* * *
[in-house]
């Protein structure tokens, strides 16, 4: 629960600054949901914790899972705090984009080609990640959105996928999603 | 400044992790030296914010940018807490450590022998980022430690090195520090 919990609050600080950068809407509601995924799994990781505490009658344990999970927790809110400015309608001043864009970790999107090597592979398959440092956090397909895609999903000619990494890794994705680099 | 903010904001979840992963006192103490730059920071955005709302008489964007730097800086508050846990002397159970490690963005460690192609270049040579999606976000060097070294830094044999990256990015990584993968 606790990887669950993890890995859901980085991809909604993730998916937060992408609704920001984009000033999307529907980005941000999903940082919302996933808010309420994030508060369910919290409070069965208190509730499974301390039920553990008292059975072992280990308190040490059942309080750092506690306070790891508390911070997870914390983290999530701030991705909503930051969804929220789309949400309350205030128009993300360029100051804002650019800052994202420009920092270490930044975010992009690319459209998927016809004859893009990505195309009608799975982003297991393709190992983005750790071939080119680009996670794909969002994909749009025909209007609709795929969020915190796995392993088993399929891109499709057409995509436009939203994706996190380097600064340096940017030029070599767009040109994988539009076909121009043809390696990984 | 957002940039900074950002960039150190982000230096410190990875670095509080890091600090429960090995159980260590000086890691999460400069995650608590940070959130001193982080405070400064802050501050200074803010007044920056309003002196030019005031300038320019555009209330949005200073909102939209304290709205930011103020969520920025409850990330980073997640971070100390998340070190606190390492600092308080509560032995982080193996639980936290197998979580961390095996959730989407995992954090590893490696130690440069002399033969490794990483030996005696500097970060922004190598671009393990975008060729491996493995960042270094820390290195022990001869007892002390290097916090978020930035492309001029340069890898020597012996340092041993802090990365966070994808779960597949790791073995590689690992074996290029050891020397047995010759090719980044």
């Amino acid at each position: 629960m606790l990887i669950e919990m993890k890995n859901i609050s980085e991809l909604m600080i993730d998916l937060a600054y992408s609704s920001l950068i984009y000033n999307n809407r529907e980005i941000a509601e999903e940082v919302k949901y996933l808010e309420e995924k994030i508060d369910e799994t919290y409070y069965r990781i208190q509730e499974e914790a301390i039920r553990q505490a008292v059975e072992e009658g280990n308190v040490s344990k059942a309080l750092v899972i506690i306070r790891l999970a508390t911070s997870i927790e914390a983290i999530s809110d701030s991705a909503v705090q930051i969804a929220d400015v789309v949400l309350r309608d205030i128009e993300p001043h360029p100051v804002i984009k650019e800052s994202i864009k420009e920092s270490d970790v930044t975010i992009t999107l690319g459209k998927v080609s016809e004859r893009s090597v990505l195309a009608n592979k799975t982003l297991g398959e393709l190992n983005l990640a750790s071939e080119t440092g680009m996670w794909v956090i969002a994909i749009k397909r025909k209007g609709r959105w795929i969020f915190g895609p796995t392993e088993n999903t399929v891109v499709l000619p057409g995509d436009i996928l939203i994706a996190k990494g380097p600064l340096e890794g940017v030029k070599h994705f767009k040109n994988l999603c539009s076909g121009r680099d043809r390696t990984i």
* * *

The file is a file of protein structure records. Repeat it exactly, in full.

[in-house]
């Protein structure tokens, strides 16, 4: 629960600054949901914790899972705090984009080609990640959105996928999603 | 400044992790030296914010940018807490450590022998980022430690090195520090 919990609050600080950068809407509601995924799994990781505490009658344990999970927790809110400015309608001043864009970790999107090597592979398959440092956090397909895609999903000619990494890794994705680099 | 903010904001979840992963006192103490730059920071955005709302008489964007730097800086508050846990002397159970490690963005460690192609270049040579999606976000060097070294830094044999990256990015990584993968 606790990887669950993890890995859901980085991809909604993730998916937060992408609704920001984009000033999307529907980005941000999903940082919302996933808010309420994030508060369910919290409070069965208190509730499974301390039920553990008292059975072992280990308190040490059942309080750092506690306070790891508390911070997870914390983290999530701030991705909503930051969804929220789309949400309350205030128009993300360029100051804002650019800052994202420009920092270490930044975010992009690319459209998927016809004859893009990505195309009608799975982003297991393709190992983005750790071939080119680009996670794909969002994909749009025909209007609709795929969020915190796995392993088993399929891109499709057409995509436009939203994706996190380097600064340096940017030029070599767009040109994988539009076909121009043809390696990984 | 957002940039900074950002960039150190982000230096410190990875670095509080890091600090429960090995159980260590000086890691999460400069995650608590940070959130001193982080405070400064802050501050200074803010007044920056309003002196030019005031300038320019555009209330949005200073909102939209304290709205930011103020969520920025409850990330980073997640971070100390998340070190606190390492600092308080509560032995982080193996639980936290197998979580961390095996959730989407995992954090590893490696130690440069002399033969490794990483030996005696500097970060922004190598671009393990975008060729491996493995960042270094820390290195022990001869007892002390290097916090978020930035492309001029340069890898020597012996340092041993802090990365966070994808779960597949790791073995590689690992074996290029050891020397047995010759090719980044």
């Amino acid at each position: 629960m606790l990887i669950e919990m993890k890995n859901i609050s980085e991809l909604m600080i993730d998916l937060a600054y992408s609704s920001l950068i984009y000033n999307n809407r529907e980005i941000a509601e999903e940082v919302k949901y996933l808010e309420e995924k994030i508060d369910e799994t919290y409070y069965r990781i208190q509730e499974e914790a301390i039920r553990q505490a008292v059975e072992e009658g280990n308190v040490s344990k059942a309080l750092v899972i506690i306070r790891l999970a508390t911070s997870i927790e914390a983290i999530s809110d701030s991705a909503v705090q930051i969804a929220d400015v789309v949400l309350r309608d205030i128009e993300p001043h360029p100051v804002i984009k650019e800052s994202i864009k420009e920092s270490d970790v930044t975010i992009t999107l690319g459209k998927v080609s016809e004859r893009s090597v990505l195309a009608n592979k799975t982003l297991g398959e393709l190992n983005l990640a750790s071939e080119t440092g680009m996670w794909v956090i969002a994909i749009k397909r025909k209007g609709r959105w795929i969020f915190g895609p796995t392993e088993n999903t399929v891109v499709l000619p057409g995509d436009i996928l939203i994706a996190k990494g380097p600064l340096e890794g940017v030029k070599h994705f767009k040109n994988l999603c539009s076909g121009r680099d043809r390696t990984i």